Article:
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Holiday Safety Tips

It is important during this holiday season to remember important safety recommendations. Here are some tips for making your home safe during the holidays: 

Christmas Trees 
Christmas trees can be a major fire hazard. We all have a responsibility to take precautions to prevent fires in our neighborhoods and communities. Here are a few basic ideas to keep your natural tree fresh and healthy, and to protect your family:

-Make sure the water level on the tree never drops below the bottom of the tree.

-Make sure your tree is securely fastened to the stand so it cannot be easily tipped over.

-Keep your tree away from heat sources such as a space heater or fireplace. Be sure the tree is also placed away from burning candles.

-Keep a fire extinguisher in a clearly visible place.

-Avoid placing your tree in high traffic areas or exits.

-If you choose to have an artificial tree, make sure it is fire retardant.

-Discard the tree as soon as it shows signs of drying out.

Decorations
-We recommend you not use tinsel. It is easy for children to swallow and can get wound around a small child's fingers, cutting off circulation.

-Glass ornaments should be placed high on the tree.

-Smaller ornaments should also be out of reach of children.

-Place non-breakable ornaments, ones without sequins or beads, on the lower branches. Tie them on with ribbon or string instead of hooks.

-Some plants such as mistletoe (and its berries), holly, and poinsettias, can also be toxic. Keep them away from babies and small children.

-Avoid using spray-on snow, which may give off harmful fumes.

-Put wrapping paper in the garbage immediately after opening presents. Dyes that are present in the paper can be toxic for small children, who may chew on the pieces of wrapping paper.

-Heavy stocking holders can be pulled down onto a child's head. Keep stockings up high, or use plastic hooks to hold them in place.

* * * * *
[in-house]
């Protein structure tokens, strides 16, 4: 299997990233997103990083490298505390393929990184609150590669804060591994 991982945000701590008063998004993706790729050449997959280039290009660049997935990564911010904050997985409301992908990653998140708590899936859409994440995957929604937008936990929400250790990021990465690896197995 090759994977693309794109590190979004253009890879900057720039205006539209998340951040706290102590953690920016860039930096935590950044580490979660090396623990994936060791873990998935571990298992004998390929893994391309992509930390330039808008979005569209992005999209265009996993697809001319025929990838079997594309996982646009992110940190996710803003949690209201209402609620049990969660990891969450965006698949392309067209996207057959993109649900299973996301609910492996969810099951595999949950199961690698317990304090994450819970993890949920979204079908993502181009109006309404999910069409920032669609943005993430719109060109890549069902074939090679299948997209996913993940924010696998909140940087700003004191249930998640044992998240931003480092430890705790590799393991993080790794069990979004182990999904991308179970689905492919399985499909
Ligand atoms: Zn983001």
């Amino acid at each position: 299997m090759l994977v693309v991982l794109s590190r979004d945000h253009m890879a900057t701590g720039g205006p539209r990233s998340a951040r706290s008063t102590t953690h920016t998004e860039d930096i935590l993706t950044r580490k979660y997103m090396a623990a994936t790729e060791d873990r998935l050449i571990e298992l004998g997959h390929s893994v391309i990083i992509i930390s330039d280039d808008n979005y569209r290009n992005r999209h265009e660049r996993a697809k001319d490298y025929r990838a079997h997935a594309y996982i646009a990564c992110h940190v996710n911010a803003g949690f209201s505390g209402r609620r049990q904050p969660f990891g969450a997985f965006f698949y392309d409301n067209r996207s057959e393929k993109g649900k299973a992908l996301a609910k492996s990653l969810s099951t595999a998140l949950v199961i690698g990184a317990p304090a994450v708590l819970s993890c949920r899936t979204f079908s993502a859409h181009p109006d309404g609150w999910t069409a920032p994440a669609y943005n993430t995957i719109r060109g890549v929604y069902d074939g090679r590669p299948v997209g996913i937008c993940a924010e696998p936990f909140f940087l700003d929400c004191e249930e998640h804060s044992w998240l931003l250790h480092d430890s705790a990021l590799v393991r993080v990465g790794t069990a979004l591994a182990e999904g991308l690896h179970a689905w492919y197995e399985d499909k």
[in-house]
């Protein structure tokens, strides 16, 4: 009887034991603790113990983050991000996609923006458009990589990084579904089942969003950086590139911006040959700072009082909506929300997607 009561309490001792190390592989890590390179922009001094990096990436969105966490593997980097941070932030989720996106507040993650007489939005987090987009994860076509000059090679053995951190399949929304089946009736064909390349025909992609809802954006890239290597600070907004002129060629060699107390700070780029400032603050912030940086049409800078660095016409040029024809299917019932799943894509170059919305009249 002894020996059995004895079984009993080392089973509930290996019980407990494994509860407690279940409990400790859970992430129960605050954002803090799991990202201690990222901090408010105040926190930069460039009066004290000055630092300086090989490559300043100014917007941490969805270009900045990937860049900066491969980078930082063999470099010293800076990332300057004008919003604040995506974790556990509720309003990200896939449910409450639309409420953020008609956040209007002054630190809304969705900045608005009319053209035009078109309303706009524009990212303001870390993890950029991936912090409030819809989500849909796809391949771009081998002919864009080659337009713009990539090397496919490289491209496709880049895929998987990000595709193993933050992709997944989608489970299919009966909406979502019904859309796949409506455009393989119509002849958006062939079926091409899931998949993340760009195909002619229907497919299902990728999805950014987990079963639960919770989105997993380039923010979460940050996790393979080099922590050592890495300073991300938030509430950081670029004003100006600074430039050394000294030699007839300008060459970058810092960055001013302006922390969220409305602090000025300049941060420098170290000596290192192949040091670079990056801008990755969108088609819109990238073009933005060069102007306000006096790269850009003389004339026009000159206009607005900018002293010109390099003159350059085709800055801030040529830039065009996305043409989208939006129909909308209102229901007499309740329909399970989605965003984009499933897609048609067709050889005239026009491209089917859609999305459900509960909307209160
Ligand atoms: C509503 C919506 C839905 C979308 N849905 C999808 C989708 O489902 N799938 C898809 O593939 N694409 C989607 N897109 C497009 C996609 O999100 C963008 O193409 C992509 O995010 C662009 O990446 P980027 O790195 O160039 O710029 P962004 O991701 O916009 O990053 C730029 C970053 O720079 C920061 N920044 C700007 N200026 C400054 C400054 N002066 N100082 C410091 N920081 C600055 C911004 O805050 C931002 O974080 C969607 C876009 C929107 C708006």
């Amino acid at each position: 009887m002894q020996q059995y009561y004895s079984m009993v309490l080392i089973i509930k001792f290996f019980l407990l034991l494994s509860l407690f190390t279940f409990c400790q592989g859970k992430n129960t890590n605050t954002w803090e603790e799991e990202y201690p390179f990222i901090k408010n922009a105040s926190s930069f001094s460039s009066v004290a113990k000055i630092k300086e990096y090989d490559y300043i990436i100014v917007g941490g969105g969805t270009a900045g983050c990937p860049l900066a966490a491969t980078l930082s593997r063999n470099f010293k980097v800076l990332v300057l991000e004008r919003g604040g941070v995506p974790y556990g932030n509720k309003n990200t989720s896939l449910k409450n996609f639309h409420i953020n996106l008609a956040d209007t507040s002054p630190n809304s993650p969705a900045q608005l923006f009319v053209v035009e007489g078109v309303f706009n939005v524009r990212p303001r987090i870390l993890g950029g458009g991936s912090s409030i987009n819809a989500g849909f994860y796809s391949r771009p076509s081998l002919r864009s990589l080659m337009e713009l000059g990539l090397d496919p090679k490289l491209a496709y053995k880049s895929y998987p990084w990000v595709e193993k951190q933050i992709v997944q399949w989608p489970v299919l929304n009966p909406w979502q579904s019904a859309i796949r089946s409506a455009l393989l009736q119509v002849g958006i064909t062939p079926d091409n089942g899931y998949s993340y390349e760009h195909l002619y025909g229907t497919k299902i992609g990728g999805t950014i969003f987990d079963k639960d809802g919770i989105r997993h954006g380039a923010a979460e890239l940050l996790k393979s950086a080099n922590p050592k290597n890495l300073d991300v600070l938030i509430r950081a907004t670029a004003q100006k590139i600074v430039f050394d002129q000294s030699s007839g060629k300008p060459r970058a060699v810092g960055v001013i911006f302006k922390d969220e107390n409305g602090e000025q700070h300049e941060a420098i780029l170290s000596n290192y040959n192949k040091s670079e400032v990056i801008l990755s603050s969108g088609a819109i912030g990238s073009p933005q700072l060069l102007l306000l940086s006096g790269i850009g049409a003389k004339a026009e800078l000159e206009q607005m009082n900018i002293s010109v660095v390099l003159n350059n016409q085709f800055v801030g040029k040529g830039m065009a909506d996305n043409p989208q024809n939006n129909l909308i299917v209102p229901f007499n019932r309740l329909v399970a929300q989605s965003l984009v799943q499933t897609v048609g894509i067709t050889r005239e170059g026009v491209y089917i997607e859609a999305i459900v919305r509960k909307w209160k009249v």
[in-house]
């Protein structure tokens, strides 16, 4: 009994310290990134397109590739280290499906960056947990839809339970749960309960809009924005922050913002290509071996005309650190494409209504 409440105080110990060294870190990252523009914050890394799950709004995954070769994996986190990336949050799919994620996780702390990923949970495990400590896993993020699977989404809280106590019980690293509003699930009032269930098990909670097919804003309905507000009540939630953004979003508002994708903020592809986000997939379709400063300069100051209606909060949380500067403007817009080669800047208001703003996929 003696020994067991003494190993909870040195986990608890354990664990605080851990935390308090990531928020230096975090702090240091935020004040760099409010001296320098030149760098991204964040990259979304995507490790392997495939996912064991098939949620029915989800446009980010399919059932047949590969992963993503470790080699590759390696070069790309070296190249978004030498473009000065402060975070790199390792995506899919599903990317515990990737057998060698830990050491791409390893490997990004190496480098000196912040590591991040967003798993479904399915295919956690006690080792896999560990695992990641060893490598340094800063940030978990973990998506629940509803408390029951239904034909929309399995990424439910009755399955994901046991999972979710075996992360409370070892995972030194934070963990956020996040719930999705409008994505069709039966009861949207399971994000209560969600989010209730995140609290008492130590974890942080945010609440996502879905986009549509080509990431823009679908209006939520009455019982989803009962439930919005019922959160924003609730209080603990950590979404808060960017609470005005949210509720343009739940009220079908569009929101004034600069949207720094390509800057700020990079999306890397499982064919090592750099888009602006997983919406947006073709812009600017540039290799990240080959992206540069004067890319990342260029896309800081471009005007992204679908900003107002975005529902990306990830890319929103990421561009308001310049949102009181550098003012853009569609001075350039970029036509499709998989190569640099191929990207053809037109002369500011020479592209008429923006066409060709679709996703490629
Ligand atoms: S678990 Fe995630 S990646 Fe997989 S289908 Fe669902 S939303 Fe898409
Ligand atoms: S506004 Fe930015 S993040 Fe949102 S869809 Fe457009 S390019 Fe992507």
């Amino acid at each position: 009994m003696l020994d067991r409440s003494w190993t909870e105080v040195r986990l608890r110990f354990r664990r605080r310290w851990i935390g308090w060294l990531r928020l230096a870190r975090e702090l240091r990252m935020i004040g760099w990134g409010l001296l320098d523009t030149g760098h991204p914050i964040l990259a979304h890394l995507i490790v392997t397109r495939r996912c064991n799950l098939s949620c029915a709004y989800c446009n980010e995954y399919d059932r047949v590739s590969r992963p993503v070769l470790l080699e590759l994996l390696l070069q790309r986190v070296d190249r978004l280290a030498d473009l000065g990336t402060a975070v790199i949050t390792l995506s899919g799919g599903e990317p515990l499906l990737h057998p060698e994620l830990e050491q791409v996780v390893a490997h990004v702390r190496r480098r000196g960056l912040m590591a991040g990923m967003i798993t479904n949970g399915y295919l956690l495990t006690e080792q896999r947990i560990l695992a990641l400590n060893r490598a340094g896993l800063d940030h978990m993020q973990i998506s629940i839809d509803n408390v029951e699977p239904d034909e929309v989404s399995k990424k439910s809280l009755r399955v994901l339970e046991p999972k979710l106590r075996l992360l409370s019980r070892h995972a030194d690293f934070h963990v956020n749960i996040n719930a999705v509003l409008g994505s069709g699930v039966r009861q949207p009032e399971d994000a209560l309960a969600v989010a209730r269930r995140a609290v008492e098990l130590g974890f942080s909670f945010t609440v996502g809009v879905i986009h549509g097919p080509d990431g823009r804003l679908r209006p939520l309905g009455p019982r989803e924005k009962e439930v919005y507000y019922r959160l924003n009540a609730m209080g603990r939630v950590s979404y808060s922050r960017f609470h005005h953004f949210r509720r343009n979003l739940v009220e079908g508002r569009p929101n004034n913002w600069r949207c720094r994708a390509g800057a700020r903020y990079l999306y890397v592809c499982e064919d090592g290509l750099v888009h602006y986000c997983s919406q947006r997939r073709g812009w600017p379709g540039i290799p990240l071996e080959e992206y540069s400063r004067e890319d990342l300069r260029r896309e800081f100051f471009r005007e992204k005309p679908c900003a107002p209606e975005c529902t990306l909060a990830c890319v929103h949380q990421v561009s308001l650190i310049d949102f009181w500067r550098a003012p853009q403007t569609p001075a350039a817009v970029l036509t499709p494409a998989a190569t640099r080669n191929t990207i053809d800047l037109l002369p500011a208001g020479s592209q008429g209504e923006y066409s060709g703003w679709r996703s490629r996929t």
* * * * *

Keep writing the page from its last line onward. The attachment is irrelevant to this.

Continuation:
Lights
-Check for loose connections, frayed ends, bad electrical sockets and plugs, or other damaged wiring. Replace lights with any of these problems.

-Don't put more than three strands end to end--this can cause circuits to burn out.
Turn lights off when you go to bed.

-Small, new lights are safer than the older, larger bulb style that generate more heat and dry out your tree faster.

Toys
-As you finish up your Christmas shopping for the children on your list, pay attention to the details that may make a toy dangerous for children to play with.

-"Think big" when choosing toys. Avoid small parts that could be a choking hazard.

-Look for stuffed animals with eyes, noses, or other decorations that are securely sewn on.

-Most toys have an age recommendation on the label. Suggest that gift-givers look for the appropriate age level for your child.

Other Considerations
-Be sure to check batteries in the smoke detectors throughout your home.

-Keep a fire extinguisher in an accessible place such as the kitchen, the room where the Christmas tree will be standing, or near a fireplace.

-Be sure to lock your home when you are away. The holiday season is a common time when homes are broken into.

-Keep a first aid kit handy in case there are any accidents. Also include Burnfree dressings and gel.

-Be sure to have an emergency car kit in your car while traveling to and from friends and family.

-Keep your emergency kit near a main exit in your home.

-Have a family evacuation plan in place, in case of fire or other emergency.

Being prepared is a valuable gift you can give your family this holiday season. We hope these tips will help make your home peaceful and safe for everyone. Remember to use common sense and think ahead for possible dangers that are unique to your family. There is always something you can do to make your home better prepared and safer for the holidays.

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This article is sponsored by Emergency Essentials. It originally ran December 20, 2011.
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